- After choosing your verbal theme, choose a visual theme that illustrates or matches your concept. For example, if your verbal theme is “Traffic”, your visual theme could be a blurred effect in photoshop which illustrates constant movement, or it could be dotted lines mimicking street dividers. There are many ways to visually illustrate a theme concept. The key is pick only one, or your book will look too messy.
- Have students keep a graphics notebook of ideas they find in magazines, ads, newspaper, menus, websites, etc… which use your graphic element. For example, if your element is “paint splatters,” there are so many ways this could be executed, it would help to narrow it down with an example from a professional publication.
- Once you decide on your graphic element, find a variety of ways to use it throughout the book. Change it for every section, but keep it consistent within the section. For example, if your visual theme is interlocking circles, you could have them go across the entire spread horizontally within Student Life, but for academics, they go vertically and only through 3/4 of the page behind the headline…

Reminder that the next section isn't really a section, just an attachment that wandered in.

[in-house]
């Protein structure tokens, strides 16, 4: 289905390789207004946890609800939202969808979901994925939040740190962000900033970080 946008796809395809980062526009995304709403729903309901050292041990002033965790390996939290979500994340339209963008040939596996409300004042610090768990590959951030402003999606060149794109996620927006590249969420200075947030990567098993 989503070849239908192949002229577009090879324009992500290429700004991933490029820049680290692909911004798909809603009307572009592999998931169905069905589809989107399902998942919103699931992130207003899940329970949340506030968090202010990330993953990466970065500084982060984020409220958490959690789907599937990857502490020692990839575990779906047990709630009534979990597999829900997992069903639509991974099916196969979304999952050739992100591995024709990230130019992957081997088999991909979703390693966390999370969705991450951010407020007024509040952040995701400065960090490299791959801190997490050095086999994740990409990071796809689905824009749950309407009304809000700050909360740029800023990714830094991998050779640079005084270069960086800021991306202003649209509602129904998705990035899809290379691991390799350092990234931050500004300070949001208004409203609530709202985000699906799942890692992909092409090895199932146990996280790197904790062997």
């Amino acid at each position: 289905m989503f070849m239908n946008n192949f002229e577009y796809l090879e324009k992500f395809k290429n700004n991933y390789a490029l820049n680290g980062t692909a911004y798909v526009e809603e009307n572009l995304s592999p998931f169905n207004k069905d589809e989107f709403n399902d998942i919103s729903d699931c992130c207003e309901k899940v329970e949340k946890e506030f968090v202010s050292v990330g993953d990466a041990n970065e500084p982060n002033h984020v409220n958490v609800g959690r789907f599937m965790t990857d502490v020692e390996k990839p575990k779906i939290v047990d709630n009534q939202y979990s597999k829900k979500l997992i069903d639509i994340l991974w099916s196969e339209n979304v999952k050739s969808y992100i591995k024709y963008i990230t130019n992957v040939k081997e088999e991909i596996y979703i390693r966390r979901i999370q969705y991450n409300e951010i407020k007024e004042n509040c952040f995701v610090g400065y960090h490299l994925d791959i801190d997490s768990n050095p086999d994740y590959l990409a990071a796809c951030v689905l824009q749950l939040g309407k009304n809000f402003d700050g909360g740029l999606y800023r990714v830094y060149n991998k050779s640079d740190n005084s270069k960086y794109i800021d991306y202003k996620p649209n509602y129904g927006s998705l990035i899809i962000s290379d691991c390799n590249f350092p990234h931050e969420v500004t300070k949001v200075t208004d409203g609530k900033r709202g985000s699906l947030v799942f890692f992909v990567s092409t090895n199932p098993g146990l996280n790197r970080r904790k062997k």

- If you haven’t used Photoshop Brushes yet, experiment with these to create your ideal graphic. There are plenty of free brushes available for download online.
- Check out theyearbookblog.com for the 8 most popular graphic elements in design today.
*This entry is part of “The Yearbook Ladies’ A to Zs of Yearbook”
project. If you’d like to download the “G” card, go to the “Adviser
Resources” section of www.theyearbookladies.com
We’d love to hear from you! Share your questions, comments, and ideas below…